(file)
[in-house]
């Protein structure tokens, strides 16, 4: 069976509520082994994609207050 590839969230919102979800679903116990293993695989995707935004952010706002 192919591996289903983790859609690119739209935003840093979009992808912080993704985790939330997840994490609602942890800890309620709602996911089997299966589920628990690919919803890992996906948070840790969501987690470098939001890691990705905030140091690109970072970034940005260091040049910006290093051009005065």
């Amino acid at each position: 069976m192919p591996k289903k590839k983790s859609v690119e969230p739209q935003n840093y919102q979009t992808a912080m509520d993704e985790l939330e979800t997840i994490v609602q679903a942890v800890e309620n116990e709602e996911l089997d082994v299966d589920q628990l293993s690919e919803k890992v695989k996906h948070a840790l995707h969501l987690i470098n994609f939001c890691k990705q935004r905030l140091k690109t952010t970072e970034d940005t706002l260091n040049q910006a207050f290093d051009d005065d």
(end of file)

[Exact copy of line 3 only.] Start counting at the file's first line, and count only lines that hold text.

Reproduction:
């Amino acid at each position: 069976m192919p591996k289903k590839k983790s859609v690119e969230p739209q935003n840093y919102q979009t992808a912080m509520d993704e985790l939330e979800t997840i994490v609602q679903a942890v800890e309620n116990e709602e996911l089997d082994v299966d589920q628990l293993s690919e919803k890992v695989k996906h948070a840790l995707h969501l987690i470098n994609f939001c890691k990705q935004r905030l140091k690109t952010t970072e970034d940005t706002l260091n040049q910006a207050f290093d051009d005065d």